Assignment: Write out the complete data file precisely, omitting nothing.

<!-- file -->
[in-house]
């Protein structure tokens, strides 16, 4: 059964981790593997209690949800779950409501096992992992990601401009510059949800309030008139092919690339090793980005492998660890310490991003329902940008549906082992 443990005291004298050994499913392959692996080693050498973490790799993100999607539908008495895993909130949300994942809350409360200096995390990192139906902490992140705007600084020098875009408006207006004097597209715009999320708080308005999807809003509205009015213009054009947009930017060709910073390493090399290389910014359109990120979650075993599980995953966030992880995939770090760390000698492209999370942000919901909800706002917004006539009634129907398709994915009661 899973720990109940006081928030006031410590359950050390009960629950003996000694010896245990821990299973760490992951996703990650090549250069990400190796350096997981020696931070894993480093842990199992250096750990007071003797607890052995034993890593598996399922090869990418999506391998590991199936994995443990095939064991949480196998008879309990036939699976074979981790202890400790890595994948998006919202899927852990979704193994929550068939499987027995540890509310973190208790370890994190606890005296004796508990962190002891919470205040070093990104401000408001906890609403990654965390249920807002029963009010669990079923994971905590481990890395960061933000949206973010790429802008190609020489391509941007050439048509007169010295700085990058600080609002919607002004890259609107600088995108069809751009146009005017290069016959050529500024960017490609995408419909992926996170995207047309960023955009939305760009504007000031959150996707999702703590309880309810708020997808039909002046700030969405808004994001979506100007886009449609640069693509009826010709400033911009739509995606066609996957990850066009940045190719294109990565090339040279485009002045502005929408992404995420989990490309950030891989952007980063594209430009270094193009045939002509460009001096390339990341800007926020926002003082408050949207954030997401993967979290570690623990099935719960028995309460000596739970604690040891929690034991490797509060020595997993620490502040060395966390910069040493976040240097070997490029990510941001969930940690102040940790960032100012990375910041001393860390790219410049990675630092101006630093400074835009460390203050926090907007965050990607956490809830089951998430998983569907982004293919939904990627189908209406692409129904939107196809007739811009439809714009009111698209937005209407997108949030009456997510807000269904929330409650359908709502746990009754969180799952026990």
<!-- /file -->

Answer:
[in-house]
């Protein structure tokens, strides 16, 4: 059964981790593997209690949800779950409501096992992992990601401009510059949800309030008139092919690339090793980005492998660890310490991003329902940008549906082992 443990005291004298050994499913392959692996080693050498973490790799993100999607539908008495895993909130949300994942809350409360200096995390990192139906902490992140705007600084020098875009408006207006004097597209715009999320708080308005999807809003509205009015213009054009947009930017060709910073390493090399290389910014359109990120979650075993599980995953966030992880995939770090760390000698492209999370942000919901909800706002917004006539009634129907398709994915009661 899973720990109940006081928030006031410590359950050390009960629950003996000694010896245990821990299973760490992951996703990650090549250069990400190796350096997981020696931070894993480093842990199992250096750990007071003797607890052995034993890593598996399922090869990418999506391998590991199936994995443990095939064991949480196998008879309990036939699976074979981790202890400790890595994948998006919202899927852990979704193994929550068939499987027995540890509310973190208790370890994190606890005296004796508990962190002891919470205040070093990104401000408001906890609403990654965390249920807002029963009010669990079923994971905590481990890395960061933000949206973010790429802008190609020489391509941007050439048509007169010295700085990058600080609002919607002004890259609107600088995108069809751009146009005017290069016959050529500024960017490609995408419909992926996170995207047309960023955009939305760009504007000031959150996707999702703590309880309810708020997808039909002046700030969405808004994001979506100007886009449609640069693509009826010709400033911009739509995606066609996957990850066009940045190719294109990565090339040279485009002045502005929408992404995420989990490309950030891989952007980063594209430009270094193009045939002509460009001096390339990341800007926020926002003082408050949207954030997401993967979290570690623990099935719960028995309460000596739970604690040891929690034991490797509060020595997993620490502040060395966390910069040493976040240097070997490029990510941001969930940690102040940790960032100012990375910041001393860390790219410049990675630092101006630093400074835009460390203050926090907007965050990607956490809830089951998430998983569907982004293919939904990627189908209406692409129904939107196809007739811009439809714009009111698209937005209407997108949030009456997510807000269904929330409650359908709502746990009754969180799952026990």